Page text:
KUALA LUMPUR: The government will take two years to conduct studies and develop the proposed Residential Tenancy Act, which will cover all landlords, tenants and tenancy agreements nationwide.
National Housing Department senior principal assistant director Noorihan Abd Halim said studies will be conducted this year and based on the outcome, the formulation of the Act will begin next year.
“The timeline is within two years, to develop the Act itself including creating the standard operating procedure and which agencies will be involved; these will all be studied within two years,” she told reporters on the sidelines of the “Constructing and Financing Affordable Housing across Asia” conference yesterday.
She said the Act is important to protect tenants and landlords.
At present, there is no Act to govern the residential rental market and there is no tribunal for tenancy disputes.
She added that the proposed Act will be modelled after the residential tenancies acts of Victoria and New South Wales in Australia.
Research is being conducted to assess the suitability of adopting these benchmarks in Malaysia.
Noorihan said the proposed Act would also help to determine the affordable rental rates based on location and income of the people living in the area.
“Right now, we don’t know what rental rates are affordable for the different locations. We don’t have that data so for the first phase now, we want to look at all the data and see how we can govern the tenants and landlords,” she said.
While the Act itself covers all tenants and landlords, the government’s immediate focus is on promoting residential rentals, especially for the bottom 40% (B40) and middle 40% (M40) group of the population, including young professionals who are entering the urban area.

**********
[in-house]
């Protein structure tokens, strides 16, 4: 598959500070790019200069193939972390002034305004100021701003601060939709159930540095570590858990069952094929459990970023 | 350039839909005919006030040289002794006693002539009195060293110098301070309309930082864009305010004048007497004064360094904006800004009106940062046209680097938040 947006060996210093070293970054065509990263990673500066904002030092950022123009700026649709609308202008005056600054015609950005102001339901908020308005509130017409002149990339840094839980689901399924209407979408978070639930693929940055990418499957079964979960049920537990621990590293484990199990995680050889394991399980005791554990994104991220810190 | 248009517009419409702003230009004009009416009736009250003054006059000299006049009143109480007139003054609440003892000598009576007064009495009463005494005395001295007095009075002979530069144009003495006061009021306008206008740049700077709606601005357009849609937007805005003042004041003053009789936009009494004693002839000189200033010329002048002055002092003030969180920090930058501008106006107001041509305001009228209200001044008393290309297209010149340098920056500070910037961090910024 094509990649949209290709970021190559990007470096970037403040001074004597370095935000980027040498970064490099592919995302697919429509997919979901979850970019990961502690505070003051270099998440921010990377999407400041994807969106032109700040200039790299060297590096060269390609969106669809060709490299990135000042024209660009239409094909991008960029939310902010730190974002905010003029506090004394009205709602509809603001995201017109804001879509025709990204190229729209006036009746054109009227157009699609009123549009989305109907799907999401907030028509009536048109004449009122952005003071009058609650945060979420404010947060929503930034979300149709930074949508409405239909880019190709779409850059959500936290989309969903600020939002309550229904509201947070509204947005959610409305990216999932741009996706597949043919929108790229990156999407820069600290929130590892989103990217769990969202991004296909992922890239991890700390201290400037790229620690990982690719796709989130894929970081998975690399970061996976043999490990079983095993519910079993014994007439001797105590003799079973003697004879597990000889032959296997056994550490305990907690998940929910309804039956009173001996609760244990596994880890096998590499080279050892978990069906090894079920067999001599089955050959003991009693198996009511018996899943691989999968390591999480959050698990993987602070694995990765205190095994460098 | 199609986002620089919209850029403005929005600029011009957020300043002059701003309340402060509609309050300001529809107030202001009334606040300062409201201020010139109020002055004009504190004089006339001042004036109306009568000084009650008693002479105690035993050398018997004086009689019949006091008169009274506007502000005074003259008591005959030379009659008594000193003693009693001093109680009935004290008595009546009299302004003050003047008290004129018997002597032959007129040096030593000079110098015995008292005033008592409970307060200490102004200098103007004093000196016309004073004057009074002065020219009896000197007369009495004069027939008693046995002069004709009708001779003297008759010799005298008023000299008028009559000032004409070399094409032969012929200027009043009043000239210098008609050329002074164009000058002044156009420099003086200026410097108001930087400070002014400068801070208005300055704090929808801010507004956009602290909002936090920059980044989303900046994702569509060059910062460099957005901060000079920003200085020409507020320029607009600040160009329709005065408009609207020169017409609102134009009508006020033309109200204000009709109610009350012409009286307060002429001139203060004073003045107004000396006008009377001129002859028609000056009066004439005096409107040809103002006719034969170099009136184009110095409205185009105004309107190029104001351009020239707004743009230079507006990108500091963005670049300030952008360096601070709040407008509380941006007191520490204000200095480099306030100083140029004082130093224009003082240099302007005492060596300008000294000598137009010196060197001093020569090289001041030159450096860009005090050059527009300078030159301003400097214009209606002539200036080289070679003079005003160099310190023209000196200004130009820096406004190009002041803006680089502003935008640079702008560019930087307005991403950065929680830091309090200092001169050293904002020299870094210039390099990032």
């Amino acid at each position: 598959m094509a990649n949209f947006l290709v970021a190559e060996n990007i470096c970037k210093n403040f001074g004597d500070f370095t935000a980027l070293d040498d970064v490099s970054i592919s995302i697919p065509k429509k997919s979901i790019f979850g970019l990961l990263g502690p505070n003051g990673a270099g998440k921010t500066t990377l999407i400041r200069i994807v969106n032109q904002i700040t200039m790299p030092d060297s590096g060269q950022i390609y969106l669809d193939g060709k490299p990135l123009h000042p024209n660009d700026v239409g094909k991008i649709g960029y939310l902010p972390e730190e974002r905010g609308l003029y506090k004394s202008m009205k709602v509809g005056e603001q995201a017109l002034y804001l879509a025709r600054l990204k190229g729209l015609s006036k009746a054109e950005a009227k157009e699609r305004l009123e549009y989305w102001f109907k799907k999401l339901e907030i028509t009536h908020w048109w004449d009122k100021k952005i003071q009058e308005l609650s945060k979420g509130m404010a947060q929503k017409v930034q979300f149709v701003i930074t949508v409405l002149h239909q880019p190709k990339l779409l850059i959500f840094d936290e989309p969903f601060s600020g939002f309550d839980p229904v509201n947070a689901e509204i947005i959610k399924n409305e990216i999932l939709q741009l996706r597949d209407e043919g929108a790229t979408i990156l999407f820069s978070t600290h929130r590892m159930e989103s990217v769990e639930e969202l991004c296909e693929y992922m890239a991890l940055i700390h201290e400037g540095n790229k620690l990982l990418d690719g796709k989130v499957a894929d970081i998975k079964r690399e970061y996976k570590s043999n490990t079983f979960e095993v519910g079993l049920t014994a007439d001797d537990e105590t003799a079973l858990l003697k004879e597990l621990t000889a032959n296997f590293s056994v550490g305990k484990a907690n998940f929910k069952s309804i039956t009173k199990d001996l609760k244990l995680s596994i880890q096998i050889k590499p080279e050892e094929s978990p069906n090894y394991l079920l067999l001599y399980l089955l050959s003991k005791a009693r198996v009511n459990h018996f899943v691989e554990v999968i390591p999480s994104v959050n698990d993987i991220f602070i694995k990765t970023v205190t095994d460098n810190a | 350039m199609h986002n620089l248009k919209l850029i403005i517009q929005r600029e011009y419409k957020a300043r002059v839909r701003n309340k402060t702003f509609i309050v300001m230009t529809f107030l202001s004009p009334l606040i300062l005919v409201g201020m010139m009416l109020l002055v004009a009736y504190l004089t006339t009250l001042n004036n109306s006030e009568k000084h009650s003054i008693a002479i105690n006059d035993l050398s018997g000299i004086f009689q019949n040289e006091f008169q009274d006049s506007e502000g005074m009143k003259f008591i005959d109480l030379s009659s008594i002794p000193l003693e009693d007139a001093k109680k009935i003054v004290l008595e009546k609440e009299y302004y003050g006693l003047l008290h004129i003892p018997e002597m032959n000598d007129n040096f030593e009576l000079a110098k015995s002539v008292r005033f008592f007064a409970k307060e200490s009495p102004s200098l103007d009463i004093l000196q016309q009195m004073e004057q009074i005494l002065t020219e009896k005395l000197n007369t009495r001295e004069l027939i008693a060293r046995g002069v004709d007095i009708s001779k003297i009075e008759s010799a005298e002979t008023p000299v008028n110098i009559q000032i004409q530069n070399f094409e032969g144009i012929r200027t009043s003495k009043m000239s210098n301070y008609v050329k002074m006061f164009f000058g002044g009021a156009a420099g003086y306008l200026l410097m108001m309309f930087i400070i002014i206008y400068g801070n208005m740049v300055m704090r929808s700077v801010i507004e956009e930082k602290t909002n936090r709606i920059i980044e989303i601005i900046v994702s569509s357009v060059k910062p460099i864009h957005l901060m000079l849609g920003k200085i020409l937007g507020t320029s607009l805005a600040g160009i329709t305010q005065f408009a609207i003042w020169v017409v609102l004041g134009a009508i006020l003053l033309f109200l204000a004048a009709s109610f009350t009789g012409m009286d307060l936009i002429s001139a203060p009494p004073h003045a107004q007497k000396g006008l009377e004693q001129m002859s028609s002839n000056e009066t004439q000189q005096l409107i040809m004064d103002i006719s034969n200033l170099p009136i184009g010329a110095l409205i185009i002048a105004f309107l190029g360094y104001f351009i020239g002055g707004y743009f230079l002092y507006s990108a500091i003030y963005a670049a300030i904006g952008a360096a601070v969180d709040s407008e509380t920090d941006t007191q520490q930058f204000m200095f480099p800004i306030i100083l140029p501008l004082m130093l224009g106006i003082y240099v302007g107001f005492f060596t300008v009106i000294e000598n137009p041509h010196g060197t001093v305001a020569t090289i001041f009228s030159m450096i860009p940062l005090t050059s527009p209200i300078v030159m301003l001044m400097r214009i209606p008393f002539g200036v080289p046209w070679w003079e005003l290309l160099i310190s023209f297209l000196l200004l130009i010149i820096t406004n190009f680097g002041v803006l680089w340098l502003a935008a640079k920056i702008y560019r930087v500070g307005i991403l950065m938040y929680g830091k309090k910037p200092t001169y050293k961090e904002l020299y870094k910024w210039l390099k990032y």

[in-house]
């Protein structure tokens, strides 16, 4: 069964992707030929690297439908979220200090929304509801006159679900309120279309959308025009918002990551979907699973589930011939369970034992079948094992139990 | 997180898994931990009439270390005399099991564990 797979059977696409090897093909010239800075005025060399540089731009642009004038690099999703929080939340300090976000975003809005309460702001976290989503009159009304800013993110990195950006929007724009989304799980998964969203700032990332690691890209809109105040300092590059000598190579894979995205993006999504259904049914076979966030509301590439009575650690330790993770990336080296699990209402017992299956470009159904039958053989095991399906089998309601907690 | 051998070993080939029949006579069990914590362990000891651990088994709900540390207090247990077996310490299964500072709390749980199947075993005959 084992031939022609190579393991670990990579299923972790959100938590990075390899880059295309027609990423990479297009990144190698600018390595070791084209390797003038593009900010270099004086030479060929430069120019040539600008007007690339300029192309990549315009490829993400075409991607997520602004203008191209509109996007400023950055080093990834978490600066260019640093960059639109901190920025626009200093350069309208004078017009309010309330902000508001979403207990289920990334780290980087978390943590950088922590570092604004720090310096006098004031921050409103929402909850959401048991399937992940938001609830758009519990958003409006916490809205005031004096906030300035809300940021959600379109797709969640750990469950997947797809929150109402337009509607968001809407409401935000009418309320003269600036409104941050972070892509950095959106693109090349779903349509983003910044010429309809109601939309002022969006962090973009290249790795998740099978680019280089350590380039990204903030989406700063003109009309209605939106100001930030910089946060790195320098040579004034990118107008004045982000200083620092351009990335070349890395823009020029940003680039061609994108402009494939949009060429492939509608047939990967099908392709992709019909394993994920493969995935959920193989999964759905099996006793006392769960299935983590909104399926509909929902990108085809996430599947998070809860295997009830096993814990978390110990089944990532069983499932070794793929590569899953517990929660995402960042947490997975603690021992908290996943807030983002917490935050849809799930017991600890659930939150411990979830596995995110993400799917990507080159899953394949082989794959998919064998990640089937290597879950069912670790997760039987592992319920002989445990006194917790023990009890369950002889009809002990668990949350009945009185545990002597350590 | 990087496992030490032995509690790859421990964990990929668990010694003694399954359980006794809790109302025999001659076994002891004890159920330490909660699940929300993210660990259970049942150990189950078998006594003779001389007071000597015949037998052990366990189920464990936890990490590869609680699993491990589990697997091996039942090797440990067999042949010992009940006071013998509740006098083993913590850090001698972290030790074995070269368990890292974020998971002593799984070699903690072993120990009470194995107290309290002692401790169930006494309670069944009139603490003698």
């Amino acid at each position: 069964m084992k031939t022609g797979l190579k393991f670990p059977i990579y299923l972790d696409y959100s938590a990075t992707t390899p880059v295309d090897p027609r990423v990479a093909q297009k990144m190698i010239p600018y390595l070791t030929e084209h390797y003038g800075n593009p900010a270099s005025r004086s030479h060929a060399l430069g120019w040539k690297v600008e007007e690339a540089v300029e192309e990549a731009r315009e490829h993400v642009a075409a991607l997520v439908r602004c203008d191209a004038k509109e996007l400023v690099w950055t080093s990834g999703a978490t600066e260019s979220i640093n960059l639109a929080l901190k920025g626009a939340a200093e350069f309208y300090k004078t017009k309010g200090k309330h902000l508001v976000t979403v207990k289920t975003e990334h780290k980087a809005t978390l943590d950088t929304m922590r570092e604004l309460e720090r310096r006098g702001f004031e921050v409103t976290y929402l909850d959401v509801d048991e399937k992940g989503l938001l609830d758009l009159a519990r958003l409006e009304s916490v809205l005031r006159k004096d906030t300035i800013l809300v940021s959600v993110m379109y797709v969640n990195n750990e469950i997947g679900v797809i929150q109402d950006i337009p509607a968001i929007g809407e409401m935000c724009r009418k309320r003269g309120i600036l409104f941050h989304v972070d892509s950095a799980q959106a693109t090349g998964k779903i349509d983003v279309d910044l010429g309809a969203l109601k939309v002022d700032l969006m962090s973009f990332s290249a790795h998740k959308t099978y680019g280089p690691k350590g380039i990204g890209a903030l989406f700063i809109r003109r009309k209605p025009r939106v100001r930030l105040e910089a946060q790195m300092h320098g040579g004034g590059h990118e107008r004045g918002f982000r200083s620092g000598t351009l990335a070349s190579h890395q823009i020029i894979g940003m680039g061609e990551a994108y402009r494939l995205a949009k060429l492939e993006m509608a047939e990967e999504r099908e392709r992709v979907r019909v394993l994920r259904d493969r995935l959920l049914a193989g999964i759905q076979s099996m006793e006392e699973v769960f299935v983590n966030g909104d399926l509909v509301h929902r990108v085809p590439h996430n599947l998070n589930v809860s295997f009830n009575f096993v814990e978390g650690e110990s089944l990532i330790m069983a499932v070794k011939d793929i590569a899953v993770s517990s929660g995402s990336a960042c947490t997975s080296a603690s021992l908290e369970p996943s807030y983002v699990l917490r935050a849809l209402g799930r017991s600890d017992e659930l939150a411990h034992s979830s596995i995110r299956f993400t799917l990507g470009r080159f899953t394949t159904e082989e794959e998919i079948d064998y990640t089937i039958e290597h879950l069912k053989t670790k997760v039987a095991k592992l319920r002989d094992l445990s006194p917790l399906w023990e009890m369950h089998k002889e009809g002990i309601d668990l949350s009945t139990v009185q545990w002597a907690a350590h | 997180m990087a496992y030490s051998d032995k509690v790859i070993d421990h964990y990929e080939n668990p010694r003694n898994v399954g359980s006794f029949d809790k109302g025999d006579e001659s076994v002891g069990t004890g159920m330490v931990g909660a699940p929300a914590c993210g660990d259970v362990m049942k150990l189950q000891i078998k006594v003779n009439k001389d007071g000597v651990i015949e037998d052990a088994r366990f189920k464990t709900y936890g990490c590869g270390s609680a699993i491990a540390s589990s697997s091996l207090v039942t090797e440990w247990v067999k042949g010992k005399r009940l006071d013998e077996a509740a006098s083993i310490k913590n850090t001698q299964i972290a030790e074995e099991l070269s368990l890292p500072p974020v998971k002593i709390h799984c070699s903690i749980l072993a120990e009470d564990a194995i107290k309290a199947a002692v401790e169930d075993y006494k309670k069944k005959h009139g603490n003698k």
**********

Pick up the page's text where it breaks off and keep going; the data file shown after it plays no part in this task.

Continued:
In terms of data collection, Noorihan said the government will start work on the integrated database system this year.
“We are doing research and looking at how to create the overall system, in terms of supply and demand. We have tried to integrate with state systems but the integration seems to have failed because states have different systems. We need one system that can have data from all the states and from federal level,” she said.
She said integration in the past failed as the local authorities, state government and federal government have powers over land matters, and this lack of coordination contributed to the rise in house prices.
However, she opined that an integrated database system would be able to reduce house prices.
“That’s why we have the National Housing Policy, which will be launched this year, either April or June. In the policy, the government will show the formula for development and for the local authorities to standardise the price of affordable homes based on the income of the locality. If local authorities follow this formulation – how to target groups and how to set the price – house prices will become affordable,” she added.
Source: The Sun Daily